If you are nearing the threshold for VAT registration, or are considering registering voluntarily, then one of the most important decisions you will need to make is whether to opt for Standard Rate VAT, or Flat Rate VAT.
If your turnover is expected to be more than £150,000 in the twelve months following your VAT registration date, then you only have one choice, and that is Standard Rate VAT. However, if your turnover is expected to be under this threshold, then you have both options to consider. Let’s take a look at the differences between the two schemes.
Flat Rate VAT
The Flat Rate VAT scheme was introduced to help simplify the VAT system for smaller businesses.
It involves using a predetermined VAT rate based on the type of industry you operated within. This rate is what you pay HMRC. You still however charge the prevailing standard rate of VAT to your clients.
The amount you pay to HMRC is calculated by applying your predetermined percentage to the total amount of your sale, i.e. your rate plus the prevailing VAT rate. The difference between the two rates is retained by your limited company as taxable income. You can check the rate you should be paying here.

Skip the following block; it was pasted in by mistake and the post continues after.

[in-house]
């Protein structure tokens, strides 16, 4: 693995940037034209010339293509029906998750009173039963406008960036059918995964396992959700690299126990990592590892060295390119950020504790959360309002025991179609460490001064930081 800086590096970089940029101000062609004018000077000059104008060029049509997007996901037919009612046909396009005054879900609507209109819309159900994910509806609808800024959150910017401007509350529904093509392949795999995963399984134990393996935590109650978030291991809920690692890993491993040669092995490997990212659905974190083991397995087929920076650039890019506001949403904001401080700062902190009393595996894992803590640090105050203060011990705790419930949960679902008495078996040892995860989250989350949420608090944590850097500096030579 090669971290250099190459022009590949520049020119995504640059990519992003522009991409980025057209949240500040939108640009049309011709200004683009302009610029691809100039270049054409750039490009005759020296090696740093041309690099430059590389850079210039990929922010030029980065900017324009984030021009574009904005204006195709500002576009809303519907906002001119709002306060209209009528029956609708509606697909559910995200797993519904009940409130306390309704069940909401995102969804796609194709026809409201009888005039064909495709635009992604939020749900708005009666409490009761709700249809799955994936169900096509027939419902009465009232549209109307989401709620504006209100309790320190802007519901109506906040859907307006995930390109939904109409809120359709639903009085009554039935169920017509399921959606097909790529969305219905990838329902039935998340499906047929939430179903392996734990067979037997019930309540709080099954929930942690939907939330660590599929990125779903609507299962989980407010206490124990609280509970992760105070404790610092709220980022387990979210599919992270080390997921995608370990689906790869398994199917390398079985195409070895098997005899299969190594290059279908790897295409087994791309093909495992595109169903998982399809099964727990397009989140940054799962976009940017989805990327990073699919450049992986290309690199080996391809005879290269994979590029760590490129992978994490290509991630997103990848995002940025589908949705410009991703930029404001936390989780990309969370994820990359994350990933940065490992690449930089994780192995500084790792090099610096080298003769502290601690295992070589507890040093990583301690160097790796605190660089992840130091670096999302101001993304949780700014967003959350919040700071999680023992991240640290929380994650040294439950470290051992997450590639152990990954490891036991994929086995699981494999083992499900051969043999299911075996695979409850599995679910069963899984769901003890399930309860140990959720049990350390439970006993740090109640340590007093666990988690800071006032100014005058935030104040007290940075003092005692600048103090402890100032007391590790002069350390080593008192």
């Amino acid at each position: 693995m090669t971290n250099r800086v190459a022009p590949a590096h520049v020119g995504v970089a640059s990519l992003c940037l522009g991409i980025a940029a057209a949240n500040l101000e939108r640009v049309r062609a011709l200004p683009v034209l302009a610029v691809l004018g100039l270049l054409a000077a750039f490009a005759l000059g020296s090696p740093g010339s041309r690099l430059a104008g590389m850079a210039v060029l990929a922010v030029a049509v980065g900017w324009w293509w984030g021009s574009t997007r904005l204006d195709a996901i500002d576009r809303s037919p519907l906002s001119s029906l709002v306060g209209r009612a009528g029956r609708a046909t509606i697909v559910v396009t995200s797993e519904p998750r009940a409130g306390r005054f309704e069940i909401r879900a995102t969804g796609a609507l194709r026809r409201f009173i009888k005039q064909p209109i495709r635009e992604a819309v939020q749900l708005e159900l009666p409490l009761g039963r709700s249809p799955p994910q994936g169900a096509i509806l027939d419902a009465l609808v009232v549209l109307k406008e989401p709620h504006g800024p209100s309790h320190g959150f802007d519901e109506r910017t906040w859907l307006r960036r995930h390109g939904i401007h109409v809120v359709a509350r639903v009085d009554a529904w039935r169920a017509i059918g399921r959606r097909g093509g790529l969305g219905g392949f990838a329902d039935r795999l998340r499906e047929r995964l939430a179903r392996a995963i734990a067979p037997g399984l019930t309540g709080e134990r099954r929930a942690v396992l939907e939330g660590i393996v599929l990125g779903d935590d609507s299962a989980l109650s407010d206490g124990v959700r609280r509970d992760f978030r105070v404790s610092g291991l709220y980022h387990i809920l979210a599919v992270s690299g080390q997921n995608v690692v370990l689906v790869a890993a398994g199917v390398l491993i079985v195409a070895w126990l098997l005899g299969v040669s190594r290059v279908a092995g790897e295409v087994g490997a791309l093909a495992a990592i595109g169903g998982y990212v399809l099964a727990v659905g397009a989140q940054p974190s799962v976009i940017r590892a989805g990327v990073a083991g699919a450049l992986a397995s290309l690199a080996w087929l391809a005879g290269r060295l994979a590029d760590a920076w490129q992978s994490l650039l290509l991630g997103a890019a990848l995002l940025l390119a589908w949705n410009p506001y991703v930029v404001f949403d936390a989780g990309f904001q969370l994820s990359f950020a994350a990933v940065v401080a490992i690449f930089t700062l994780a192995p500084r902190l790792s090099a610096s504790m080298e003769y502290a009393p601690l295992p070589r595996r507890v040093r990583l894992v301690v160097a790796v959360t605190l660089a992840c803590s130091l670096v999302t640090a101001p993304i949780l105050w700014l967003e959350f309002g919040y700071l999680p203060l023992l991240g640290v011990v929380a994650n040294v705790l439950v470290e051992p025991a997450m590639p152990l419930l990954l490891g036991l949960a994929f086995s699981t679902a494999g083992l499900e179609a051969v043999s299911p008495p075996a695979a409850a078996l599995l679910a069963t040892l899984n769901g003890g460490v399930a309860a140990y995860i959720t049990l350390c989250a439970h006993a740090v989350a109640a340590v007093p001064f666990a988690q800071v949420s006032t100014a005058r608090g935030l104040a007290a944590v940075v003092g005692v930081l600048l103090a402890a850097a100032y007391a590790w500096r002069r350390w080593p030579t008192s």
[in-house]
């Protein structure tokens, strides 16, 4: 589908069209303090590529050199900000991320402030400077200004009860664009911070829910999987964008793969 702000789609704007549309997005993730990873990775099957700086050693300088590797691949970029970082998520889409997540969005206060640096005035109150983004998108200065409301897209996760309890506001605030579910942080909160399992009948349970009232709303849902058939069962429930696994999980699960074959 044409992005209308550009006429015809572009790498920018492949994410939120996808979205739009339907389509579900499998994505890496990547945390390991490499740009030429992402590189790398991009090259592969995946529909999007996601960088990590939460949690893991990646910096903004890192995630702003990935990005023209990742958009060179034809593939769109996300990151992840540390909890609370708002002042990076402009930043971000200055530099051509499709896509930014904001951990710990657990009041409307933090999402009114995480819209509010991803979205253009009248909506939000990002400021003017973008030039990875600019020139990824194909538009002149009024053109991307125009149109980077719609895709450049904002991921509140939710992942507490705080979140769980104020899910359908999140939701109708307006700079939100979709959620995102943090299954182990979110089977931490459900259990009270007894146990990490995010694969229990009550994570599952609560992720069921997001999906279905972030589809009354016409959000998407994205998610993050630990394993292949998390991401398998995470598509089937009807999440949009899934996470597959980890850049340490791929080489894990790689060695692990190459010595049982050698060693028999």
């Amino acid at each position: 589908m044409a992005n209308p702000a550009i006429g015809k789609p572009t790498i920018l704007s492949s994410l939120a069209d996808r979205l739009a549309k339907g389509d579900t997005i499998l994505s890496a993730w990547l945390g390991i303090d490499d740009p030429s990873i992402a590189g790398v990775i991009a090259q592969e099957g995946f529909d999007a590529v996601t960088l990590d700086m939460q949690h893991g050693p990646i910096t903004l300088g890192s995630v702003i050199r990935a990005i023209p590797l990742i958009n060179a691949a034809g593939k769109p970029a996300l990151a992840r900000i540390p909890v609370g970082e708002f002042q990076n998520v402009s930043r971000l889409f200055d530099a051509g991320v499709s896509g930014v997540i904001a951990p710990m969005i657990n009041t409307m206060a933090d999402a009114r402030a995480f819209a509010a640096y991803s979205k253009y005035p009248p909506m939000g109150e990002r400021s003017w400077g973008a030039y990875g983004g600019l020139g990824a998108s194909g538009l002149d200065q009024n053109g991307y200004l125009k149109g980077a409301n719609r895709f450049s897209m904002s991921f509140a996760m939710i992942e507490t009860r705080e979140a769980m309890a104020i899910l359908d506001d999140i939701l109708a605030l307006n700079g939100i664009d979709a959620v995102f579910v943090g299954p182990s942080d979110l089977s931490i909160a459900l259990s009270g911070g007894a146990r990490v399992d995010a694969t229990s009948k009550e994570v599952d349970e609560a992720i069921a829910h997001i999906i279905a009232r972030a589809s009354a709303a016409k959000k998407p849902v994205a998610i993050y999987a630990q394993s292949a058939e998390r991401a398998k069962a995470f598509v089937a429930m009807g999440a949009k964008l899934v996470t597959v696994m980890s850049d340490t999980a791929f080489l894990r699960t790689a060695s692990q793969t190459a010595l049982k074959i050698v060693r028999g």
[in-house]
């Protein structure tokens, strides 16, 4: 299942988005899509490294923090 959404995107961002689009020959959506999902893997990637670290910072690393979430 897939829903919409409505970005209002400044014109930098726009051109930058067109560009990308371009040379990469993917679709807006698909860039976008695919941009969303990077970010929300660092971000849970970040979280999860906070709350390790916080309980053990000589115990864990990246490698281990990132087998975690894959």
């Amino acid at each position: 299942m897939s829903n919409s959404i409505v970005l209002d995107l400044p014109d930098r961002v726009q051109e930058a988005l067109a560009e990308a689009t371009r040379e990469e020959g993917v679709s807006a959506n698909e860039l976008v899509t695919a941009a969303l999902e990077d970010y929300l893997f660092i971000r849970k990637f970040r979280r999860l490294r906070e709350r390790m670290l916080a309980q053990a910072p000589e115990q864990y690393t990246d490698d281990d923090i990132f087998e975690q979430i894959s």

Different industries pay different rates and you will need to check which applies to your particular business. Some sectors such as food or children’s clothing retailers are as low as 4 per cent, whilst others such as IT consultants are 14.5 per cent. If you are what is known as a ‘limited cost trader’, in other words, the goods you purchase cost less than either 2 per cent of your turnover, or £1,000 per year, then your rate will be 16.5 per cent. You can use this tool to work out if you fall under this category.
Standard Rate VAT
The Standard Rate VAT scheme is more straightforward to explain. In short, you will charge VAT at the prevailing rate, and then return the VAT you charged in full to HMRC. At the same time you will claim back any VAT you paid on qualifying purchases, in other words, anything you have purchased solely for business use. This amount is offset against what you owe, so you only have to pay the difference to HMRC.
You will need to file a VAT return every three months, regardless of which scheme you are on. If your turnover is above the current threshold for VAT, then as of April 2019 you will need to register for and use the MTD for VAT scheme to make your VAT returns under the government’s new Making Tax Digital program.
Help with your VAT
If you are looking for professional assistance with registering for and managing your VAT returns, why not talk to Office Assistants? We have several decades of experience and are MTD ready, ensuring all our clients are compliant with the new government regime for VAT reporting. Please feel free to get in touch should you wish to discuss any aspect of VAT.